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of the Historic Raleigh Times Building
majority of Empire Properties’ historic properties are adaptive
reuse projects, due to time and cost constraints, as well as to
often-limited information to guide a restoration. However, in the
case of the Raleigh Times building, Empire Properties decided
to rebuild the structure back to its original state as much as possible
because of its small size and its previous significance to the city
of Raleigh, as home of the local newspaper.
Piecing Together the Past
Based on the date on the pediment of the building, the Times building
was built in 1906. Although the top five feet of the building are
missing the pediment along with much of the cornice detail, the
original construction date could be determined via old photographs.
The newspaper served a high-profile purpose in Raleigh. As such,
there are a number of excellent photographs documenting the building’s
original design, which served as a credible resource in restoring
Properties also purchased old bound volumes of the Raleigh Times
from a vendor at the flea market who understood that the company
had purchased the building. The information found in the newspapers
provided data about the publisher and which part of the building
was occupied at that time. Additionally, an advertisement in an
old newspaper identified one of the downstairs tenants. The tenant
was the grandfather of the landscape architect for another Empire
Properties’ project, who was able to provide some information
about that particular shop.
From a man selling newspapers at a flea market to a relative of
a former shop owner, creating a network of people who know the history
of downtown is as key in redeveloping old buildings as the written
Digging Up History
The building was designed in the classic style common among mixed-use
structures during the turn of the century. The bottom level featured
two storefronts with a staircase in between for access to upstairs
office space. In this case, the upstairs tenant at 12 1⁄2
East Hargett Street was the Evening Times newspaper, later
purchased by the Raleigh Times. The two retail tenants downstairs
were The Office Supply store in 12 East Hargett Street and the Electric
Shoe Shop in 14 East Hargett Street.
At some point between the initial construction of the building
and 1913, the Raleigh Times expanded into the space of the
former Electric Shoe Shop. An internal staircase was built inside
the rear wall of the building to connect the two spaces so that
editors and reporters could go upstairs without leaving the building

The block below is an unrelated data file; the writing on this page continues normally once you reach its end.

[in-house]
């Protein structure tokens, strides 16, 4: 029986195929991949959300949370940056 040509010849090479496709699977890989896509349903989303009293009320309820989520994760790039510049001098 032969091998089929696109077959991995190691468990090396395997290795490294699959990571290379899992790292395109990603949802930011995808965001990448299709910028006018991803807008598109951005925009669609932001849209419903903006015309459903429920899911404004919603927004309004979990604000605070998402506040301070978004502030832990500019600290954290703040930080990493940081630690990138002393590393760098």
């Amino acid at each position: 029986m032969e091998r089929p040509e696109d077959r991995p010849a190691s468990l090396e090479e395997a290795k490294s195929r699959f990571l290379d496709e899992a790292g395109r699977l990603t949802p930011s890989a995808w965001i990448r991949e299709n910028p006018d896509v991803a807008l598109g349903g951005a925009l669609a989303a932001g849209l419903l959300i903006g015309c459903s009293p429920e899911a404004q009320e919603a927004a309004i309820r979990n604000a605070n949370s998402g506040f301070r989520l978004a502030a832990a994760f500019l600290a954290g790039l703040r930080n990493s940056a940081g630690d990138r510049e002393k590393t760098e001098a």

through the front door. This connection was removed during later
renovations and was one of several areas of structural failure discovered
when recent renovations began.
Based on the writing on plaster walls, an addition was built onto
the back of the building in 1913 to expand the space for the Raleigh
Times. It is likely at that time another staircase was built
to connect the two floors of the newspaper, and the previously added
internal staircase was removed. The presses also were added in the
back of the first-floor addition. When the original foundations
and pits were excavated, a number of lead type pieces were found
between the floorboards of the second-floor rear space. The type
setting therefore likely was done on the second floor in the rear,
while reporters and office support worked in the front of the building
on the first and second floors.
In the 1940s, the building was renovated into a jewelry store.
To increase retail frontage and window space, the tenant removed
the masonry column and the original staircase entrance, and spanned
that entire distance with a steel beam to make it one storefront.
At the same time, a considerably smaller staircase was reestablished
in the storefront of 12 East Hargett Street, almost cutting that
frontage in half.
During the 1960s, the pediment was removed and the façade
was clad with aluminum. (The aluminum was later removed during the
1980s, but very little restorative work was performed on the building.)
An aluminum storefront was added, and the new owner put a wig shop
in the former location of the jewelry store.
When Empire Properties purchased the building, it removed the modern
storefront and the original millwork of one-half of the façade
was exposed. This provided the exact profile and dimensions of both
sides of the storefront along with necessary information to justify
the design to the Historic District Commission. The storefront later
was rebuilt using a rich mahogany, based on the remaining original
millwork and a photo of the building from 1912. A new curb also
was poured at the sidewalk.
Following completion of the demolition work, an assessment was